February 1, 2015

Conservative radio host Bill Bennett on Sunday explained to Texas Gov. Greg Abbott (R-TX) that he he was only hurting his state by rejecting education standards in Common Core.

Fox News host Chris Wallace pointed out to Abbott that even though the governor opposed Common Core, Texas had set up its own education standards which overlapped with the suggested curriculum.

"Your state of Texas got an overall grade of C minus and ranked 39th among the 50 states," Wallace observed. "Meanwhile, the top nine states, in terms of their performance, governor, all have adopted Common Core."

Abbott argued that the correct approach for education was to have "genuine local control" and to improve schools "from the bottom up."

Bennett, however, said that it was a myth that states and local governments would not set school curriculum under Common Core.

"You've got local control, you decided that Common Core wouldn't be in Texas so it's not in Texas," Bennett remarked. "And Texas can teach math any way it wants, but what Texas can't do is change the nature of mathematics and what mathematical reasoning and mathematical sequence becomes."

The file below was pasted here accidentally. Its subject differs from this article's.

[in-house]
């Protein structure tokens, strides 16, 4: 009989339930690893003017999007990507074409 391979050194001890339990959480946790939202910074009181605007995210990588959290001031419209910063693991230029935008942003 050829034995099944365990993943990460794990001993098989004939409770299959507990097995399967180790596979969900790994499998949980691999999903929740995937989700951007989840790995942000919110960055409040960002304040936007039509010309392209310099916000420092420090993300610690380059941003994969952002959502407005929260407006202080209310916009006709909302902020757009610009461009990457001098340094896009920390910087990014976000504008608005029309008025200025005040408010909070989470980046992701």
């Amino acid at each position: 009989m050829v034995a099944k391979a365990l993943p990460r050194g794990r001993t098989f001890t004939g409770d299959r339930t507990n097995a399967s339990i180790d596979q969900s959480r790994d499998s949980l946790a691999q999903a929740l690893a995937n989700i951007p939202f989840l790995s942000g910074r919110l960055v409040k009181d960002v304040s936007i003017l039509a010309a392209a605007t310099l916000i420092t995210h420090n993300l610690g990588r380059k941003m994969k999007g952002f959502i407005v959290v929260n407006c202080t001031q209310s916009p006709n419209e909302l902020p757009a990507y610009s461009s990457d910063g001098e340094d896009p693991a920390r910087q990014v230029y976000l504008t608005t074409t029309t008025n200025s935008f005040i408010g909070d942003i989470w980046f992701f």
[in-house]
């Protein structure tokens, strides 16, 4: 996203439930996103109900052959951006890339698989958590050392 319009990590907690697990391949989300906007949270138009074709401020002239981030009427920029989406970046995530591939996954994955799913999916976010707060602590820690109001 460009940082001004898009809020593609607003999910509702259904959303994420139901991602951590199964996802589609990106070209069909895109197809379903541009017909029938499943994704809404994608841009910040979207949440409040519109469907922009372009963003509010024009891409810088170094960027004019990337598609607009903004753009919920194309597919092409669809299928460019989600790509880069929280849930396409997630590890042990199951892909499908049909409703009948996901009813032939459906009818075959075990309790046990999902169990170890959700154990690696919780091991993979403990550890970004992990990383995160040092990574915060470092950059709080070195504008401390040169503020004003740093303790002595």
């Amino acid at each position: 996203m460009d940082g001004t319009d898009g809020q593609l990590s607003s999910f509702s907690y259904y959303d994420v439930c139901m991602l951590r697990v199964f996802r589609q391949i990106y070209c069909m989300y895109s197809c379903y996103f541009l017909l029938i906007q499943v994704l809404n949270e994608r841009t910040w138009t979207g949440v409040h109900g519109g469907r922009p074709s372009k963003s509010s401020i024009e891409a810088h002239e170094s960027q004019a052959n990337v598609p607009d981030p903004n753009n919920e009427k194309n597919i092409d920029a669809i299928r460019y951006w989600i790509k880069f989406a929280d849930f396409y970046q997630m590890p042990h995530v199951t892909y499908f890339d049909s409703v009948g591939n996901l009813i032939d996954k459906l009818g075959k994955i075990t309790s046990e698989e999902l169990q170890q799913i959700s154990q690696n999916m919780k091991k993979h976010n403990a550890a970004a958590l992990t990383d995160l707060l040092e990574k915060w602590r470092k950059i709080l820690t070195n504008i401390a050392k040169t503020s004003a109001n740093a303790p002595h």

"I've got to strenuously disagree with that," Abbott shot back. "And this is going to be easy, frankly. I hope all your viewers will go to Google and plug in '9 + 6 Common Core.' And when you do that, if you just plug in '9 + 6 Common Core,' you will find a video that shows the way that math is taught under Common Core."

Abbott was most likely referring to a WGRZ video that has been popular on conservative media outlets. In the video report, a teacher explains one method for teaching elementary school children how to add "9+6" to reach the expected result of 15.

"Wait, wait, wait!" Fox News host Chris Wallace exclaimed. "Put me out of my misery because I would think 9+6 is 15. So, what's the deal?"

"You would think so," Abbott replied. "And when you plug in '9 + 6 Common Core,' you will find that it's going to take you more than a minute to see how a teacher teaches a student to learn how to add 9+6. These are the Common Core standards that are now being pushed down from the top that we must get away from."

"Is that true?" Wallace asked Bennett.

"If it's crazy, I'm going to tell you that it probably isn't Common Core," Bennett, who had not seen the video, noted. "It's probably one of these myths that's developed. We understand why it has developed."

"Here's what the audience can do," the radio host recommended. "Download the standards themselves, the Common Core standards. That's what they did in Idaho, that's what they did in Utah. And they said to the citizens, 'Do you have any objection to any of this?' Not what someone said the standards were, not what Google reported, not what some citizens group decided what Common Core, but the actual standards themselves."

"They are public, and anybody can examine those standards. You tell me what's wrong with saying kids should learn how to parse and diagram sentences, memorize, read the Declaration of Independence? That's what I want to know."

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